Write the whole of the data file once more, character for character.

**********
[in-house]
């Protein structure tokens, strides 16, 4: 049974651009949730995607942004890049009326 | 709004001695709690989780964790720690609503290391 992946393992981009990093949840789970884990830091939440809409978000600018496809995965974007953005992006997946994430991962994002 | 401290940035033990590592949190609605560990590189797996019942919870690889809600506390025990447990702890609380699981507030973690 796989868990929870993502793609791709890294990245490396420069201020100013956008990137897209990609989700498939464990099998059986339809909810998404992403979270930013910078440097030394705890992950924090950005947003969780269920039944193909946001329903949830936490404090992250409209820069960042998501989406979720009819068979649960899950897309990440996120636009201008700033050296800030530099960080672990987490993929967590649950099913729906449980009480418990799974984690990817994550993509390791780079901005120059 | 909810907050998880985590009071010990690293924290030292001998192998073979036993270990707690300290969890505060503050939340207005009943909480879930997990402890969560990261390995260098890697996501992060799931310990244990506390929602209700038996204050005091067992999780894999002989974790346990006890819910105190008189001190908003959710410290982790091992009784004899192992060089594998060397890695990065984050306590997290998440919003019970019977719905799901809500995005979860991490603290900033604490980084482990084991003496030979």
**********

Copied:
[in-house]
């Protein structure tokens, strides 16, 4: 049974651009949730995607942004890049009326 | 709004001695709690989780964790720690609503290391 992946393992981009990093949840789970884990830091939440809409978000600018496809995965974007953005992006997946994430991962994002 | 401290940035033990590592949190609605560990590189797996019942919870690889809600506390025990447990702890609380699981507030973690 796989868990929870993502793609791709890294990245490396420069201020100013956008990137897209990609989700498939464990099998059986339809909810998404992403979270930013910078440097030394705890992950924090950005947003969780269920039944193909946001329903949830936490404090992250409209820069960042998501989406979720009819068979649960899950897309990440996120636009201008700033050296800030530099960080672990987490993929967590649950099913729906449980009480418990799974984690990817994550993509390791780079901005120059 | 909810907050998880985590009071010990690293924290030292001998192998073979036993270990707690300290969890505060503050939340207005009943909480879930997990402890969560990261390995260098890697996501992060799931310990244990506390929602209700038996204050005091067992999780894999002989974790346990006890819910105190008189001190908003959710410290982790091992009784004899192992060089594998060397890695990065984050306590997290998440919003019970019977719905799901809500995005979860991490603290900033604490980084482990084991003496030979």